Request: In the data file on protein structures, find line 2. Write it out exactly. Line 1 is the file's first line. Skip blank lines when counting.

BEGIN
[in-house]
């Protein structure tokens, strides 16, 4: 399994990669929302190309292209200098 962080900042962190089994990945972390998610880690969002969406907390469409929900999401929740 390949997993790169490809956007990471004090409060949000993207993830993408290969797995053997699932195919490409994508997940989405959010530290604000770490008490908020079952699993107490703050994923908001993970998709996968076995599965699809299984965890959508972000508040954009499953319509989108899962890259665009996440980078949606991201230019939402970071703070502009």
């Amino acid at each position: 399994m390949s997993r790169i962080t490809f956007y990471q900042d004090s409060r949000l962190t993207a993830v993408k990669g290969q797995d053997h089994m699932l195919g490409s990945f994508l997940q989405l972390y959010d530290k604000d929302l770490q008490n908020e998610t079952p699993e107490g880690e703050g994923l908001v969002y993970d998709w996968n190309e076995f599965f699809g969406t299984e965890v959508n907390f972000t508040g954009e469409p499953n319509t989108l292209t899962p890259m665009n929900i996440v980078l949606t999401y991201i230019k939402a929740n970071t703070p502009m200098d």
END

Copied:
């Protein structure tokens, strides 16, 4: 399994990669929302190309292209200098 962080900042962190089994990945972390998610880690969002969406907390469409929900999401929740 390949997993790169490809956007990471004090409060949000993207993830993408290969797995053997699932195919490409994508997940989405959010530290604000770490008490908020079952699993107490703050994923908001993970998709996968076995599965699809299984965890959508972000508040954009499953319509989108899962890259665009996440980078949606991201230019939402970071703070502009």